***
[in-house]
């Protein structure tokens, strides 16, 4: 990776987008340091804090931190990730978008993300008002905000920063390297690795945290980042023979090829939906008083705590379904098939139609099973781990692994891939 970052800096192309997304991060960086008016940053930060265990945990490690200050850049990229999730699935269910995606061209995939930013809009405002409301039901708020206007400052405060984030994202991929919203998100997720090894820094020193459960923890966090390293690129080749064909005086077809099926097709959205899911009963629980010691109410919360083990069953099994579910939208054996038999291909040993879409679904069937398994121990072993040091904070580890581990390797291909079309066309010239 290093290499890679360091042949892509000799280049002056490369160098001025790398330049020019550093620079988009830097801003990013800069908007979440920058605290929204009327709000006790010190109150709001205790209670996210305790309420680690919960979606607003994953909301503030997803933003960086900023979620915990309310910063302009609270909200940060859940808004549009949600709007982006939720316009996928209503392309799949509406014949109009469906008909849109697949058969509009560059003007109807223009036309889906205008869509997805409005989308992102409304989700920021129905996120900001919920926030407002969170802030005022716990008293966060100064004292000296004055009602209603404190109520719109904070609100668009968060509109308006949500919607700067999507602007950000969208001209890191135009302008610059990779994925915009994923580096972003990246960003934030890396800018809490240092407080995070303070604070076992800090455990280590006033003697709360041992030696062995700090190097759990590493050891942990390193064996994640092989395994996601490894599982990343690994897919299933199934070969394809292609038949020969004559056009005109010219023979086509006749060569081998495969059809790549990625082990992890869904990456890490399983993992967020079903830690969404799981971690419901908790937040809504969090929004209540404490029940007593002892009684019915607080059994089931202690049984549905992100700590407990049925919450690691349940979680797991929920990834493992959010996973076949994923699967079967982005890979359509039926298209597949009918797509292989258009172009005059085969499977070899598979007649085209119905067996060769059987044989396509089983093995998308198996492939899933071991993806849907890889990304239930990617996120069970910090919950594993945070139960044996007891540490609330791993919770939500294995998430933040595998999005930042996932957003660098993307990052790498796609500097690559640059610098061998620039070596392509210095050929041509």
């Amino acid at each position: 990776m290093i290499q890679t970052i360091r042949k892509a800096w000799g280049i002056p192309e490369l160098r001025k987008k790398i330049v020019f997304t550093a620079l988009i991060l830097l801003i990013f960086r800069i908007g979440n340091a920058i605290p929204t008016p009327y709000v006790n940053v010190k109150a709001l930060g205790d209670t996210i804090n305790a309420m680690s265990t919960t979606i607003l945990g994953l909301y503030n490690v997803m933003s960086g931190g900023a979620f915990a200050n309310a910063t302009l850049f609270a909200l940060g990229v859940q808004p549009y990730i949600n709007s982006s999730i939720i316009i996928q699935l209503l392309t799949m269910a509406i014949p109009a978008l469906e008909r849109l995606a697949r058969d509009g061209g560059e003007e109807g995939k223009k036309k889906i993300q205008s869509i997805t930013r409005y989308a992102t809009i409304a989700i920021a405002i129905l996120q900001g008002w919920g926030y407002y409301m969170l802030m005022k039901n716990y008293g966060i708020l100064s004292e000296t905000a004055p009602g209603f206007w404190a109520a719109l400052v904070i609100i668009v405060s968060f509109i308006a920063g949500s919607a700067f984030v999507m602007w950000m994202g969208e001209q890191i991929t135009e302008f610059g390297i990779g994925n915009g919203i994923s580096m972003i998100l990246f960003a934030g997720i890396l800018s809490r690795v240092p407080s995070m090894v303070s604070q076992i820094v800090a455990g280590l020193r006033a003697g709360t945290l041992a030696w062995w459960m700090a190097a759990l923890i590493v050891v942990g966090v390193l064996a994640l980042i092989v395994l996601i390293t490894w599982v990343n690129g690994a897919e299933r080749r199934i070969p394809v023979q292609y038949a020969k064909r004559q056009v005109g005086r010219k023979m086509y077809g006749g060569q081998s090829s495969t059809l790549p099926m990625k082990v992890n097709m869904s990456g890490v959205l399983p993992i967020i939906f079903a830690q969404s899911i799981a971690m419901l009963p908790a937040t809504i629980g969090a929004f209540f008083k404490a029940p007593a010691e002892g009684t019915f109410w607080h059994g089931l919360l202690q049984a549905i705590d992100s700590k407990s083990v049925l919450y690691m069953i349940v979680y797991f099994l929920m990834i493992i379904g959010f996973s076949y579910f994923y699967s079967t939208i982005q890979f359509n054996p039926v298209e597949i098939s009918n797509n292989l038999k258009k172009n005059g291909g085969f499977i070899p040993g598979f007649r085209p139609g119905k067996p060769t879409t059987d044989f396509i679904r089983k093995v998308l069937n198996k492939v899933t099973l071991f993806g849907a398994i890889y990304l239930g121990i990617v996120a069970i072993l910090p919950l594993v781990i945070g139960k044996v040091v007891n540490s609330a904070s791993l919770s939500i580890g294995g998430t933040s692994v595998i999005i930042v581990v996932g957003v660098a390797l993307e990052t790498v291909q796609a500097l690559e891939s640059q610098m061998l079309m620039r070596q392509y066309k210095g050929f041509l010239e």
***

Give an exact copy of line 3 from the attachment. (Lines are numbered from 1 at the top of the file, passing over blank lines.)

């Amino acid at each position: 990776m290093i290499q890679t970052i360091r042949k892509a800096w000799g280049i002056p192309e490369l160098r001025k987008k790398i330049v020019f997304t550093a620079l988009i991060l830097l801003i990013f960086r800069i908007g979440n340091a920058i605290p929204t008016p009327y709000v006790n940053v010190k109150a709001l930060g205790d209670t996210i804090n305790a309420m680690s265990t919960t979606i607003l945990g994953l909301y503030n490690v997803m933003s960086g931190g900023a979620f915990a200050n309310a910063t302009l850049f609270a909200l940060g990229v859940q808004p549009y990730i949600n709007s982006s999730i939720i316009i996928q699935l209503l392309t799949m269910a509406i014949p109009a978008l469906e008909r849109l995606a697949r058969d509009g061209g560059e003007e109807g995939k223009k036309k889906i993300q205008s869509i997805t930013r409005y989308a992102t809009i409304a989700i920021a405002i129905l996120q900001g008002w919920g926030y407002y409301m969170l802030m005022k039901n716990y008293g966060i708020l100064s004292e000296t905000a004055p009602g209603f206007w404190a109520a719109l400052v904070i609100i668009v405060s968060f509109i308006a920063g949500s919607a700067f984030v999507m602007w950000m994202g969208e001209q890191i991929t135009e302008f610059g390297i990779g994925n915009g919203i994923s580096m972003i998100l990246f960003a934030g997720i890396l800018s809490r690795v240092p407080s995070m090894v303070s604070q076992i820094v800090a455990g280590l020193r006033a003697g709360t945290l041992a030696w062995w459960m700090a190097a759990l923890i590493v050891v942990g966090v390193l064996a994640l980042i092989v395994l996601i390293t490894w599982v990343n690129g690994a897919e299933r080749r199934i070969p394809v023979q292609y038949a020969k064909r004559q056009v005109g005086r010219k023979m086509y077809g006749g060569q081998s090829s495969t059809l790549p099926m990625k082990v992890n097709m869904s990456g890490v959205l399983p993992i967020i939906f079903a830690q969404s899911i799981a971690m419901l009963p908790a937040t809504i629980g969090a929004f209540f008083k404490a029940p007593a010691e002892g009684t019915f109410w607080h059994g089931l919360l202690q049984a549905i705590d992100s700590k407990s083990v049925l919450y690691m069953i349940v979680y797991f099994l929920m990834i493992i379904g959010f996973s076949y579910f994923y699967s079967t939208i982005q890979f359509n054996p039926v298209e597949i098939s009918n797509n292989l038999k258009k172009n005059g291909g085969f499977i070899p040993g598979f007649r085209p139609g119905k067996p060769t879409t059987d044989f396509i679904r089983k093995v998308l069937n198996k492939v899933t099973l071991f993806g849907a398994i890889y990304l239930g121990i990617v996120a069970i072993l910090p919950l594993v781990i945070g139960k044996v040091v007891n540490s609330a904070s791993l919770s939500i580890g294995g998430t933040s692994v595998i999005i930042v581990v996932g957003v660098a390797l993307e990052t790498v291909q796609a500097l690559e891939s640059q610098m061998l079309m620039r070596q392509y066309k210095g050929f041509l010239e």